I am still amazed when a public figure like Senator Chuck Schumer opens his yap and spews nonsense and lies. His latest gaffe concerns aviation security–specifically, who can do screening of passengers at airports.
The TSA should use its canine teams to keep airport security lines moving if there is a worker shortage amid the federal COVID-19 vaccination mandate, Senate Majority Leader Chuck Schumer said Sunday. . . .
“If TSA lags in jabs, send in the dogs,” Schumer said during a press conference in Manhattan, citing recent revelations from the TSA that 40 percent of its employees remain unvaccinated. . . .
“The canine teams are really effective,” he said. “They can help secure national security and allow TSA agents to more effectively and efficiently screen individuals for explosives. It really works and moves the lines along.”
I have relevant experience here. I was Deputy Director for Transportation Security in the Office of the Coordinator for Counter Terrorism in the early 90s. I also oversaw the Anti-Terrorism Training Assistance program in terms of policy and curriculum. Diplomatic Security had the job of implementing the program and doing the training.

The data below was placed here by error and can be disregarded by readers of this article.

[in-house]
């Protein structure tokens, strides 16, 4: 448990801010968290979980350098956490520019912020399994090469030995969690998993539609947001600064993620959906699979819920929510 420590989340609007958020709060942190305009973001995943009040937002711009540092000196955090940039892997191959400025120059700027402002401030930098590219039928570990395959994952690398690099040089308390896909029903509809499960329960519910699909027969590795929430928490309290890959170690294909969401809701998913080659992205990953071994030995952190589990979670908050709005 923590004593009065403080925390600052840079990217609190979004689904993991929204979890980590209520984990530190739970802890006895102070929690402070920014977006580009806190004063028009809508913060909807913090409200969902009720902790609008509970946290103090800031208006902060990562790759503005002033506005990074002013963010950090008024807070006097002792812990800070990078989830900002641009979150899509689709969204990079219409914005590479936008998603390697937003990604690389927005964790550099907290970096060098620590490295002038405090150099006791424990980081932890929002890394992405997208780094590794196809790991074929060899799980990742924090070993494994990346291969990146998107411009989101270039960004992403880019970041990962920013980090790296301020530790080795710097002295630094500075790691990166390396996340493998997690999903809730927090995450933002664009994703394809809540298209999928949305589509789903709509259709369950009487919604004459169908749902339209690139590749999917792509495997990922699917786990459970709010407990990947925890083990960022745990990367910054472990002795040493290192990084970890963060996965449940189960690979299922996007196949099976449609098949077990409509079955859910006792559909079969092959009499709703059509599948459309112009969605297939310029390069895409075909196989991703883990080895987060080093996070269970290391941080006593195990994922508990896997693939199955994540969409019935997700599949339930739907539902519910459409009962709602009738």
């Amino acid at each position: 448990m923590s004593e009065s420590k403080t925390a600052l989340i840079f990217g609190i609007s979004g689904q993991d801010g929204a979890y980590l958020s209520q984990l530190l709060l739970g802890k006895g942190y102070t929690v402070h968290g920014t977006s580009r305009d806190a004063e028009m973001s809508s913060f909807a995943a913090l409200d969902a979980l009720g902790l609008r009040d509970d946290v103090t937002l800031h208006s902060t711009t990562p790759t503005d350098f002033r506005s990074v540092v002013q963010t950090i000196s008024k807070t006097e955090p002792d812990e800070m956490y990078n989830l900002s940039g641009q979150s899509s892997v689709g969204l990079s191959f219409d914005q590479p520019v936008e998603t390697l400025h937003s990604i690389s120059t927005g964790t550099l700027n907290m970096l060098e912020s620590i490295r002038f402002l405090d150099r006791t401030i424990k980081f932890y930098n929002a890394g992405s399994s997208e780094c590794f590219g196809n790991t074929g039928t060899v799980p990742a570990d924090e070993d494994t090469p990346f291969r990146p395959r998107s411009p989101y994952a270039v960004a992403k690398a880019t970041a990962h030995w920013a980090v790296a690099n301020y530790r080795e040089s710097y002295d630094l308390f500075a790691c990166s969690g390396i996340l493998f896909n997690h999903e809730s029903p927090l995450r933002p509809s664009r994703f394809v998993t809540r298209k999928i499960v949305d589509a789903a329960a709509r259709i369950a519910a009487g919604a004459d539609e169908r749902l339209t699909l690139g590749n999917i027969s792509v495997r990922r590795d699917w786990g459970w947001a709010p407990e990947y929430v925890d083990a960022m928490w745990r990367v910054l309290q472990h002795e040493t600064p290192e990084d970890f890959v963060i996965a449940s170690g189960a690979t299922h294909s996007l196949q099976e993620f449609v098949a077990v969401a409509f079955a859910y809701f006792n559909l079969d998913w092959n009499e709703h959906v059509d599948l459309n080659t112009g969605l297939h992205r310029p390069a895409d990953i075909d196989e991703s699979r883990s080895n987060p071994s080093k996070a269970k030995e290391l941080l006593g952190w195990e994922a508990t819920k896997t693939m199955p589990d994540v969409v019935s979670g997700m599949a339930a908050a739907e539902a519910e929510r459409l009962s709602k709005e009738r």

One of the training programs involved dogs for use by foreign police to detect drugs and explosives. Dogs are great when performing a specific, limited task. If you need to ensure that an auditorium that will host a Presidential debate is bomb free, use a dog. If you want to quickly screen passengers arriving from Colombia for illegal narcotics, use a dog.
But dogs cannot do the work that TSA employees do at passenger screening check points. A dog cannot check you id and verify that the picture on your license matches your mug. A dog can not check you for metal or bottles of liquid with more than 6 ounces. A dog cannot do a pat down or run a wand over your body to verify that your artificial hip is not a concealed firearm. The dog can sniff your crotch (and probably will).
Then there is the work limit for a dog. A canine can work for 20 to 30 minutes but then needs a break. The dog’s effectiveness deteriorates if forced to work for an extended period of time. More importantly is the boredom factor. The reality of airport security screening is that serious threats involving illegal drugs or explosives is very rare. Dogs work on a reward system. They are either trained with food or toys/play. When the dog hits on a threat item that furry critter is a “Good Dog” and is rewarded appropriately. If the dog spends thirty minutes sniffing bags and passengers and comes up with nothing, the dog can get depressed. There is no reward.
Other factors to consider. You still need to have a human handling the dog. That means a trained police officer.
Source: The Gateway Pundit